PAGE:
Pro-gov’t foundation members appointed to state posts through favoritism, document reveals

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A journalist has disclosed a document including information on some executives and members of the Turkey Youth Foundation (TÜGVA), on whose advisory board President Recep Tayyip Erdoğan’s son Bilal Erdoğan sits, who were appointed to posts in the Turkish military, police force and judiciary by way of favoritism.

Metin Cihan on Tuesday shared on Twitter images of an Excel table with lists of the names, ID numbers and phone numbers and the posts people on those lists were appointed to, stating that the document was sent to him by a former TÜGVA member.

The information in the document, partly censored in Cihan’s tweets due to the confidentiality of personal information, revealed how hundreds of TÜGVA members got into state office through nepotism, while thousands of people in Turkey take the State Personnel Examination (KPSS) test every year to be appointed to government posts.

“I censored the names, ID numbers and phone numbers, but I’m sure many other individuals also got their hands on these lists. People who are happy with the posts they obtained through favoritism today may have a hard time [because of them] tomorrow,” Cihan said.

The journalist also posted an image of an e-mail sent by the former TÜGVA member to him which discloses the system the pro-government foundation uses to get their members into government institutions.

“TÜGVA used to use an ERP [enterprise resource planning] software program that was downloaded to phones. … There would be a [website] link sent from this address [ERP] only once, so that the person [TÜGVA member] could enter the information for the post they wanted to be appointed to. Then these lists would be sent to higher offices after an evaluation by Esad Erdoğan, Enes Eminoğlu, İsmail Emanet and Faruk Duruş. Many of the people on those lists would be appointed,” Cihan was told in the e-mail.

The former TÜGVA member also stated that he decided to leave the foundation when ERP, which was linked to the Population Registration System, stopped functioning properly and they couldn’t even know who obtained the credentials of millions of people using the program afterwards.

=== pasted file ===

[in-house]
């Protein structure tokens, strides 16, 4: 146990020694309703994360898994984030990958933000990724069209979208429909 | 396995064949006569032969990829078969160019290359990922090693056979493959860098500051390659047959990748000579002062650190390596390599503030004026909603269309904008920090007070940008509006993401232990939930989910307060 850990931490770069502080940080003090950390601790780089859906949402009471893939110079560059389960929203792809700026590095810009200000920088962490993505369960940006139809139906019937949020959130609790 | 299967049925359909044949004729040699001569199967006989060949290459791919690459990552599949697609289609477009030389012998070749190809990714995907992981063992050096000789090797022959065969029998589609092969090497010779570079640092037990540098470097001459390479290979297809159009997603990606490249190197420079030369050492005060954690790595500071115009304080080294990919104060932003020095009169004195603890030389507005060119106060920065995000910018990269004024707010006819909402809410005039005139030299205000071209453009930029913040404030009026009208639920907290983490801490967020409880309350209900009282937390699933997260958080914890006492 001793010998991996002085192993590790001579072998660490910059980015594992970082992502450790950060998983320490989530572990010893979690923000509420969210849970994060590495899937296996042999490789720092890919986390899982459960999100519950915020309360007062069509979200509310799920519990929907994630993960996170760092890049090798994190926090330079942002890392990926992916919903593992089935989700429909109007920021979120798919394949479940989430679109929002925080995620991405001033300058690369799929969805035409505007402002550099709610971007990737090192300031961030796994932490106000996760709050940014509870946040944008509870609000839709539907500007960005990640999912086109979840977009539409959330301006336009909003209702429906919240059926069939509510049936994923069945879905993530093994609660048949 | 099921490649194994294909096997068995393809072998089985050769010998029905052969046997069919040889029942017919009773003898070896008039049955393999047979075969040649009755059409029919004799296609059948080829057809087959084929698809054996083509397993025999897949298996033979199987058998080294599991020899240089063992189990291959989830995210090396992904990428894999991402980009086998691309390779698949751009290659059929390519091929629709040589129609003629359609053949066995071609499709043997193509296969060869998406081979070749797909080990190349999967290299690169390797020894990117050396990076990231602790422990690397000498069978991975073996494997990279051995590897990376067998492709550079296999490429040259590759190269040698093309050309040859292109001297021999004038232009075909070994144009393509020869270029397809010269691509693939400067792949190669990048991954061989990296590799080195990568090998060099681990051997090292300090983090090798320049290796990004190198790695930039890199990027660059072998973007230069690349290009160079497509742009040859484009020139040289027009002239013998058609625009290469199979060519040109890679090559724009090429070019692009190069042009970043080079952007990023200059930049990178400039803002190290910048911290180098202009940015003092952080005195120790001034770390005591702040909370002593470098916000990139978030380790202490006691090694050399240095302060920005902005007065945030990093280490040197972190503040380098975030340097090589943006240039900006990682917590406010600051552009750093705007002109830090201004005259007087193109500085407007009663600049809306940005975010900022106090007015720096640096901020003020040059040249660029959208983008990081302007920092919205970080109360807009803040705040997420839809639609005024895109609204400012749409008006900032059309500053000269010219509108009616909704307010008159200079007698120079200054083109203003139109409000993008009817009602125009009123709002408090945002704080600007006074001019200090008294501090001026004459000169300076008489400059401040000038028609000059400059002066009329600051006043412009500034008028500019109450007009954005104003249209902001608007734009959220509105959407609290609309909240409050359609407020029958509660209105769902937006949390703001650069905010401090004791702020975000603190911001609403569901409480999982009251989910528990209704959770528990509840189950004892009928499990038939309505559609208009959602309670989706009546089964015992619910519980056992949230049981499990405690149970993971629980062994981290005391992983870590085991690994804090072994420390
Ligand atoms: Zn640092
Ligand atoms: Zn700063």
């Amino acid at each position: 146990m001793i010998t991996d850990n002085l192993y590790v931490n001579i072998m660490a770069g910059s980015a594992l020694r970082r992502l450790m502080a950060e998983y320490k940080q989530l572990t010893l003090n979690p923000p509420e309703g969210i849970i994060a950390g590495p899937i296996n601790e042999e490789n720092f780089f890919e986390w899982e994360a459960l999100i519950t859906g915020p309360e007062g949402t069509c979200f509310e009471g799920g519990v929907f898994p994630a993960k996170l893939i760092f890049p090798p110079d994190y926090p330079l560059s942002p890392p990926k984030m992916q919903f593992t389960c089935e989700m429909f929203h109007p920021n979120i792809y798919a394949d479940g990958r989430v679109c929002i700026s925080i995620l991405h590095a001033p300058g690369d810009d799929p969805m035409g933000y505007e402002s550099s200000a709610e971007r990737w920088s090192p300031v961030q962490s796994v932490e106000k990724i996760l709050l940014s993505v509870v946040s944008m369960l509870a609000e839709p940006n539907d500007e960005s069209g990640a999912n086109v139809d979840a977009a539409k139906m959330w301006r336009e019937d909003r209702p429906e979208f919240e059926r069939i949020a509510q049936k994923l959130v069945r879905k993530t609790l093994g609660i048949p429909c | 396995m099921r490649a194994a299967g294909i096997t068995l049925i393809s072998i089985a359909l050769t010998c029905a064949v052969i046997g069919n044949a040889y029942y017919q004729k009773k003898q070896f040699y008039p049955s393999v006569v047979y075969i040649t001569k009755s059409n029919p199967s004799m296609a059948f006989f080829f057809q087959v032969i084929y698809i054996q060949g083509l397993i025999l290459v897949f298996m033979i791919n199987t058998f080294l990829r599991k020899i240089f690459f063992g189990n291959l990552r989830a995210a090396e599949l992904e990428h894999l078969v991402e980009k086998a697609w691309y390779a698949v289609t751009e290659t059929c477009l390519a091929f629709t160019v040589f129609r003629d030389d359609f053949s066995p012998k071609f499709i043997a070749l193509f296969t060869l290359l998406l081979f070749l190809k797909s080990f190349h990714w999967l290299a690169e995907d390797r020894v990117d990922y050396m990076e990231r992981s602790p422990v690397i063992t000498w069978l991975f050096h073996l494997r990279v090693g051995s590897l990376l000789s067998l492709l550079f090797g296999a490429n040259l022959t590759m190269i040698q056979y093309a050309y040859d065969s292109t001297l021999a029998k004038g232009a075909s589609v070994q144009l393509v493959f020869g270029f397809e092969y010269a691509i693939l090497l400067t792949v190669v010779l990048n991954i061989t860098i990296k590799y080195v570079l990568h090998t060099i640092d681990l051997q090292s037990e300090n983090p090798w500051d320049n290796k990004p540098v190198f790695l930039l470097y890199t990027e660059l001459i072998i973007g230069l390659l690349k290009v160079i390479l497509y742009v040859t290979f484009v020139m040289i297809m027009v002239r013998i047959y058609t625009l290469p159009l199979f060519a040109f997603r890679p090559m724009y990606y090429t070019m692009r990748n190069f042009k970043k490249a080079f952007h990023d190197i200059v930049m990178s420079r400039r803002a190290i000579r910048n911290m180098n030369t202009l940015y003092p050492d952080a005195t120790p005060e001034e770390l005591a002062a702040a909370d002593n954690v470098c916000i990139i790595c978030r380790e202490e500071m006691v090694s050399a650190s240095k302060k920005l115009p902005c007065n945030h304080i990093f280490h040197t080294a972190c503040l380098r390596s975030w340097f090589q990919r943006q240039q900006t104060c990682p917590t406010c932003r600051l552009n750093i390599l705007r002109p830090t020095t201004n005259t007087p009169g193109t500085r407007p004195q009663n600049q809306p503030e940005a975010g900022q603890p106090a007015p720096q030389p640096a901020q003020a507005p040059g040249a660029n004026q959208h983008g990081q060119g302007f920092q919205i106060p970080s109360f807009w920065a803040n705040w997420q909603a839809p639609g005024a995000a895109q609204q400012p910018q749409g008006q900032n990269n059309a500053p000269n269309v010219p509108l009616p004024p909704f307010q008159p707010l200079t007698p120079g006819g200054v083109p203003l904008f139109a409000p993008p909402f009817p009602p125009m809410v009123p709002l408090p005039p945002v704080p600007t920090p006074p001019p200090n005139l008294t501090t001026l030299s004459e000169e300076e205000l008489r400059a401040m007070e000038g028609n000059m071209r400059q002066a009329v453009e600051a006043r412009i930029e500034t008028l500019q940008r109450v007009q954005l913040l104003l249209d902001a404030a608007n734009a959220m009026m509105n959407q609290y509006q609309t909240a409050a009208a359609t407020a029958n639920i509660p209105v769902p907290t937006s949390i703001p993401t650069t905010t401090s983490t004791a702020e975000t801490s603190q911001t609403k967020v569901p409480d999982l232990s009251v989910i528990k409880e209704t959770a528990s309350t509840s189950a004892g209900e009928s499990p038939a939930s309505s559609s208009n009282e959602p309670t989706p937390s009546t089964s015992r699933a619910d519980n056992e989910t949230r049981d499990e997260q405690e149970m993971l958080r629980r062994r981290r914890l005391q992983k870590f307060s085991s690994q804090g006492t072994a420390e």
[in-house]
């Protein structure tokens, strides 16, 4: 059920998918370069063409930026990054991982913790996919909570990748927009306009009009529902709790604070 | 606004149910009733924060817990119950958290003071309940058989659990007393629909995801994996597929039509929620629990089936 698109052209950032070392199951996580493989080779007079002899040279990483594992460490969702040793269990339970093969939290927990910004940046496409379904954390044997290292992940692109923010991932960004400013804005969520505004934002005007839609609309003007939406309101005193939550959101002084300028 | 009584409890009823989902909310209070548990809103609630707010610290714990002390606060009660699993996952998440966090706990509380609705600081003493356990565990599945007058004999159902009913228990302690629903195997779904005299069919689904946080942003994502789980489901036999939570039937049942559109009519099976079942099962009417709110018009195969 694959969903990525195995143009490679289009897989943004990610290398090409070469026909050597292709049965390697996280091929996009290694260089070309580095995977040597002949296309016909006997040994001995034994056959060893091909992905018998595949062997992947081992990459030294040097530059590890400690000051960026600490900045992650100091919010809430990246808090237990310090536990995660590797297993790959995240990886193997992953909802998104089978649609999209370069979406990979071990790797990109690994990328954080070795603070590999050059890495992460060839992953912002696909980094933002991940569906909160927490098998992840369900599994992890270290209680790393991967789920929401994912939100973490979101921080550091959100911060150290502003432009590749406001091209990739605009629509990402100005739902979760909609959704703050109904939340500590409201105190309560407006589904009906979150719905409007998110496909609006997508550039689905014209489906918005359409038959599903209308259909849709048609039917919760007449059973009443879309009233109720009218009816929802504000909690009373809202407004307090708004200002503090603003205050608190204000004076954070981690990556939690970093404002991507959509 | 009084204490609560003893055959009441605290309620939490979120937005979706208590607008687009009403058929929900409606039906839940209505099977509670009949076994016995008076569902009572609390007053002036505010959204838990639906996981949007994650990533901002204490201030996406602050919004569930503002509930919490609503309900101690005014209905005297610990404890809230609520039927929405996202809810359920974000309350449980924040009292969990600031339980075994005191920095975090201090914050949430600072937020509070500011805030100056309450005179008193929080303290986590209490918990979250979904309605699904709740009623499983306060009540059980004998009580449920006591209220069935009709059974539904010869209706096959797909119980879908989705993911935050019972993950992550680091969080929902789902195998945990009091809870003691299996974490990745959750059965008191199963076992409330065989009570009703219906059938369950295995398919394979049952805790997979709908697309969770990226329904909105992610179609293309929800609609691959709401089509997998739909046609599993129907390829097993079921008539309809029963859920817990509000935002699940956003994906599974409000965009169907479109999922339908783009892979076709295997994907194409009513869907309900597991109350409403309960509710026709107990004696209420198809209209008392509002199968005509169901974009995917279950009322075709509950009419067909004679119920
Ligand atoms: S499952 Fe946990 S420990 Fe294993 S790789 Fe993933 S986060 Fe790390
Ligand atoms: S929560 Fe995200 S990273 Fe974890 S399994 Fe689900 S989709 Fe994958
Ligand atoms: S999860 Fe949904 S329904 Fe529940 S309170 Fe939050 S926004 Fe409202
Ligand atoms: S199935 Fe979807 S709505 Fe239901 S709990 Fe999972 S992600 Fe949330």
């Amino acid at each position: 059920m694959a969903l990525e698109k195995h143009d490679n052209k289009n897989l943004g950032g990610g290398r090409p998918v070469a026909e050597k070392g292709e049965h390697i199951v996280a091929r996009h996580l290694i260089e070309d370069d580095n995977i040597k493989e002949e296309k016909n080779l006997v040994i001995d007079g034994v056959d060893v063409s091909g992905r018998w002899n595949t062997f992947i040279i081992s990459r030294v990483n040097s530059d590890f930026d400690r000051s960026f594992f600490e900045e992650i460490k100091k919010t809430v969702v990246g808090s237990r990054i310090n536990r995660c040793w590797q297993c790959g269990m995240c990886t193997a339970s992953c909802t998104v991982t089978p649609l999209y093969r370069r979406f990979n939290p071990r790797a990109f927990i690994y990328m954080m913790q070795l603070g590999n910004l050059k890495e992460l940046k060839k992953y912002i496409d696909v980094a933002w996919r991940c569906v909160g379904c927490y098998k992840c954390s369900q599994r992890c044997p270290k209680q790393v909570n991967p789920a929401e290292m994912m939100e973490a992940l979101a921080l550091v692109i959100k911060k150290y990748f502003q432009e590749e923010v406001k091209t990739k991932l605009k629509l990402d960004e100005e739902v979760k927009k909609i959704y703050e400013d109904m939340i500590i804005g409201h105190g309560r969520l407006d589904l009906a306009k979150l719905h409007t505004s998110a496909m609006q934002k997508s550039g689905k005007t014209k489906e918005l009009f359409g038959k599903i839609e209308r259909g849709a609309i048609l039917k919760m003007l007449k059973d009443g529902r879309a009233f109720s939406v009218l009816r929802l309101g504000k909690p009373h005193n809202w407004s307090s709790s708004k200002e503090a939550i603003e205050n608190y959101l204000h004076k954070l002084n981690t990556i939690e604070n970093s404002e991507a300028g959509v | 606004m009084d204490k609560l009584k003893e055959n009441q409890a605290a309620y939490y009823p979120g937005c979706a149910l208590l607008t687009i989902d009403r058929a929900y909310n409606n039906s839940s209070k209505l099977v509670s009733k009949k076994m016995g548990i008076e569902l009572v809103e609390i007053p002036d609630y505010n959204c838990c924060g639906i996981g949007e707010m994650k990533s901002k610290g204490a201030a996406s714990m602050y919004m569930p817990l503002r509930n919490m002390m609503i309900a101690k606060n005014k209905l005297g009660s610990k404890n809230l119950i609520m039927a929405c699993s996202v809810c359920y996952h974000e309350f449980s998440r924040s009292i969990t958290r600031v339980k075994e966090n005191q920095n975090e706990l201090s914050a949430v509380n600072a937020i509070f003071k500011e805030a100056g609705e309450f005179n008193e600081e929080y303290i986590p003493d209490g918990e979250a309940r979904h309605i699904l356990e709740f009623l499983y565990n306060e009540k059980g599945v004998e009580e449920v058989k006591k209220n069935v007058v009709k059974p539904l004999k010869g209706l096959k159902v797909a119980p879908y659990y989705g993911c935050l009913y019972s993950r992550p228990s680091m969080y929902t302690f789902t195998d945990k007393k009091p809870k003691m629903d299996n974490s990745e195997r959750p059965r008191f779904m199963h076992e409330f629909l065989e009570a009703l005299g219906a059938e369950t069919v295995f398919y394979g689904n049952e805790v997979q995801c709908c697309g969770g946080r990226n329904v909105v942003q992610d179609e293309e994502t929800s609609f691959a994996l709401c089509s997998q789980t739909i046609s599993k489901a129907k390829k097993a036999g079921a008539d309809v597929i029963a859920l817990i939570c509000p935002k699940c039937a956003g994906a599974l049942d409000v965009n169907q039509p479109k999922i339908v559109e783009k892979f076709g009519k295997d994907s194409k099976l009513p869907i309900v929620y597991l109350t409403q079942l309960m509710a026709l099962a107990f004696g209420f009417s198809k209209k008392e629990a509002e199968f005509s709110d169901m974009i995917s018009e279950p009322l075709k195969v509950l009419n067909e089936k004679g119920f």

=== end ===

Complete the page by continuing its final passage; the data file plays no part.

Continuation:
“If I had published the TÜGVA documents as a newspaper article, I would have used the title ‘parallel state structure’,” the journalist said, referring to a term coined by Erdoğan in December 2013 to refer to members of the Gülen movement, especially those within the state bureaucracy.

Erdoğan has been targeting followers of the Gülen movement, a faith-based group that focuses on science education, volunteerism, community involvement, social work and interfaith and intercultural dialogue that is inspired by Muslim cleric Fethullah Gülen, since the corruption investigations of December 17-25, 2013, which implicated then-Prime Minister Erdoğan, his family members and his inner circle.

He labels the group as a terrorist organization and intensified the crackdown on them following a coup attempt on July 15, 2016, that he accused Gülen of masterminding. Gülen and the movement strongly deny involvement in the abortive putsch or any terrorist activity.

“The document published by Cihan shows the organization of TÜGVA in public institutions. One document is enough to explain why tens of thousands of university graduates [in Turkey] are unemployed, the way appointments to state bodies take place and what the interviews are used for,” journalist Bahadır Özgür tweeted.

Erdoğan’s Justice and Development Party (AKP) government has long been receiving criticism for engaging in favoritism and filling state posts with its cronies.

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